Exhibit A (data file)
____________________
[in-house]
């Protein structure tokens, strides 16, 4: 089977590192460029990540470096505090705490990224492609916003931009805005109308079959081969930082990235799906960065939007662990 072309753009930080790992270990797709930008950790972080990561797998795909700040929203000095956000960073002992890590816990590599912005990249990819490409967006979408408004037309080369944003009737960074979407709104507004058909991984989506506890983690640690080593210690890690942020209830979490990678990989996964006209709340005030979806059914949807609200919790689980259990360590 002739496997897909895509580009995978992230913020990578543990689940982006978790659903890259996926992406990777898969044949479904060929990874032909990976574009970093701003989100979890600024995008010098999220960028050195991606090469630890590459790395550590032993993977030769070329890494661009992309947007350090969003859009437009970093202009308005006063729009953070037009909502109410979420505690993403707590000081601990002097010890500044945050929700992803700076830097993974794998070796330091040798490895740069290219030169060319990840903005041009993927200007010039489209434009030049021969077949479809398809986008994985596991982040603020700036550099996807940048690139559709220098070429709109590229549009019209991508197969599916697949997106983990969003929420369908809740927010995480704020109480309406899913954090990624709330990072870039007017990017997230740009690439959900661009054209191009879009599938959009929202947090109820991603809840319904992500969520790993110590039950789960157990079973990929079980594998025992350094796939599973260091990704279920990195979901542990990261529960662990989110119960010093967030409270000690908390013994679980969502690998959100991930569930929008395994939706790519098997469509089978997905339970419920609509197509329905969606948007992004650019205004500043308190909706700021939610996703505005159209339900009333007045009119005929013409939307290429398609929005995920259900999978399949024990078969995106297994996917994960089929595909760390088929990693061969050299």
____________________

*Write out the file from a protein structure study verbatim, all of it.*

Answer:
[in-house]
């Protein structure tokens, strides 16, 4: 089977590192460029990540470096505090705490990224492609916003931009805005109308079959081969930082990235799906960065939007662990 072309753009930080790992270990797709930008950790972080990561797998795909700040929203000095956000960073002992890590816990590599912005990249990819490409967006979408408004037309080369944003009737960074979407709104507004058909991984989506506890983690640690080593210690890690942020209830979490990678990989996964006209709340005030979806059914949807609200919790689980259990360590 002739496997897909895509580009995978992230913020990578543990689940982006978790659903890259996926992406990777898969044949479904060929990874032909990976574009970093701003989100979890600024995008010098999220960028050195991606090469630890590459790395550590032993993977030769070329890494661009992309947007350090969003859009437009970093202009308005006063729009953070037009909502109410979420505690993403707590000081601990002097010890500044945050929700992803700076830097993974794998070796330091040798490895740069290219030169060319990840903005041009993927200007010039489209434009030049021969077949479809398809986008994985596991982040603020700036550099996807940048690139559709220098070429709109590229549009019209991508197969599916697949997106983990969003929420369908809740927010995480704020109480309406899913954090990624709330990072870039007017990017997230740009690439959900661009054209191009879009599938959009929202947090109820991603809840319904992500969520790993110590039950789960157990079973990929079980594998025992350094796939599973260091990704279920990195979901542990990261529960662990989110119960010093967030409270000690908390013994679980969502690998959100991930569930929008395994939706790519098997469509089978997905339970419920609509197509329905969606948007992004650019205004500043308190909706700021939610996703505005159209339900009333007045009119005929013409939307290429398609929005995920259900999978399949024990078969995106297994996917994960089929595909760390088929990693061969050299």